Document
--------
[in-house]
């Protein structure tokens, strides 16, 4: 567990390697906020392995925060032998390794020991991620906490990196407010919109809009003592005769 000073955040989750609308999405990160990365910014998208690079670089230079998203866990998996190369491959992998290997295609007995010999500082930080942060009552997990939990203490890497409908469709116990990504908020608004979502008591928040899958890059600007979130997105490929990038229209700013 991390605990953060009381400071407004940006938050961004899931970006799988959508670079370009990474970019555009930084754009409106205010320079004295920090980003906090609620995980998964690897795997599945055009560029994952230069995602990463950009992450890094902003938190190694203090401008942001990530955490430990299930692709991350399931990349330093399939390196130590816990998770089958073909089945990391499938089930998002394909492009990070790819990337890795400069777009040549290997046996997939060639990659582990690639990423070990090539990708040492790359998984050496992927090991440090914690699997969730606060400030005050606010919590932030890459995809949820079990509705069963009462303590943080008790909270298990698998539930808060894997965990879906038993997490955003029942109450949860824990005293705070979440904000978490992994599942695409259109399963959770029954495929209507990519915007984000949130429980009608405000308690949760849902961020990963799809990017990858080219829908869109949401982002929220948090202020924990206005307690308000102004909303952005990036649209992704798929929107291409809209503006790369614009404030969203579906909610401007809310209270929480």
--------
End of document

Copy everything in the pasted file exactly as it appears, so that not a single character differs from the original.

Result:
[in-house]
């Protein structure tokens, strides 16, 4: 567990390697906020392995925060032998390794020991991620906490990196407010919109809009003592005769 000073955040989750609308999405990160990365910014998208690079670089230079998203866990998996190369491959992998290997295609007995010999500082930080942060009552997990939990203490890497409908469709116990990504908020608004979502008591928040899958890059600007979130997105490929990038229209700013 991390605990953060009381400071407004940006938050961004899931970006799988959508670079370009990474970019555009930084754009409106205010320079004295920090980003906090609620995980998964690897795997599945055009560029994952230069995602990463950009992450890094902003938190190694203090401008942001990530955490430990299930692709991350399931990349330093399939390196130590816990998770089958073909089945990391499938089930998002394909492009990070790819990337890795400069777009040549290997046996997939060639990659582990690639990423070990090539990708040492790359998984050496992927090991440090914690699997969730606060400030005050606010919590932030890459995809949820079990509705069963009462303590943080008790909270298990698998539930808060894997965990879906038993997490955003029942109450949860824990005293705070979440904000978490992994599942695409259109399963959770029954495929209507990519915007984000949130429980009608405000308690949760849902961020990963799809990017990858080219829908869109949401982002929220948090202020924990206005307690308000102004909303952005990036649209992704798929929107291409809209503006790369614009404030969203579906909610401007809310209270929480």